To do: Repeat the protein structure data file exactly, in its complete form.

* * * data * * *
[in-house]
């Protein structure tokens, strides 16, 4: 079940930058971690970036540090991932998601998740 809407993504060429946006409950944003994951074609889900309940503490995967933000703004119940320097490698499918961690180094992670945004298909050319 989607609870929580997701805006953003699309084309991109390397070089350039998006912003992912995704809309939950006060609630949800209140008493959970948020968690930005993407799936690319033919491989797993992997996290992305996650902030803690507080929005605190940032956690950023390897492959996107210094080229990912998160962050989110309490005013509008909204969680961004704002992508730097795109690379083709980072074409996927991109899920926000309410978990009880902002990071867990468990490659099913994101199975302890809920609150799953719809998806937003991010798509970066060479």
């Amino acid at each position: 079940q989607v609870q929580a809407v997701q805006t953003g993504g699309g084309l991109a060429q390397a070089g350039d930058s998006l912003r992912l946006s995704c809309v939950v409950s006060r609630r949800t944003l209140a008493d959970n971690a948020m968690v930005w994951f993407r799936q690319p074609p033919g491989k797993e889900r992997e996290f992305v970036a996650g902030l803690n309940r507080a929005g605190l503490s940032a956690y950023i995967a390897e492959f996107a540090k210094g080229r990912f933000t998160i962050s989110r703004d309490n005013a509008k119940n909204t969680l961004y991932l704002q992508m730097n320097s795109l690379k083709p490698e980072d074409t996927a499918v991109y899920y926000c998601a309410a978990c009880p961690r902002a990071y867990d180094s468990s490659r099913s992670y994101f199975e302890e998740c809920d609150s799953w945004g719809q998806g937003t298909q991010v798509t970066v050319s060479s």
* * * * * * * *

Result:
[in-house]
């Protein structure tokens, strides 16, 4: 079940930058971690970036540090991932998601998740 809407993504060429946006409950944003994951074609889900309940503490995967933000703004119940320097490698499918961690180094992670945004298909050319 989607609870929580997701805006953003699309084309991109390397070089350039998006912003992912995704809309939950006060609630949800209140008493959970948020968690930005993407799936690319033919491989797993992997996290992305996650902030803690507080929005605190940032956690950023390897492959996107210094080229990912998160962050989110309490005013509008909204969680961004704002992508730097795109690379083709980072074409996927991109899920926000309410978990009880902002990071867990468990490659099913994101199975302890809920609150799953719809998806937003991010798509970066060479």
């Amino acid at each position: 079940q989607v609870q929580a809407v997701q805006t953003g993504g699309g084309l991109a060429q390397a070089g350039d930058s998006l912003r992912l946006s995704c809309v939950v409950s006060r609630r949800t944003l209140a008493d959970n971690a948020m968690v930005w994951f993407r799936q690319p074609p033919g491989k797993e889900r992997e996290f992305v970036a996650g902030l803690n309940r507080a929005g605190l503490s940032a956690y950023i995967a390897e492959f996107a540090k210094g080229r990912f933000t998160i962050s989110r703004d309490n005013a509008k119940n909204t969680l961004y991932l704002q992508m730097n320097s795109l690379k083709p490698e980072d074409t996927a499918v991109y899920y926000c998601a309410a978990c009880p961690r902002a990071y867990d180094s468990s490659r099913s992670y994101f199975e302890e998740c809920d609150s799953w945004g719809q998806g937003t298909q991010v798509t970066v050319s060479s």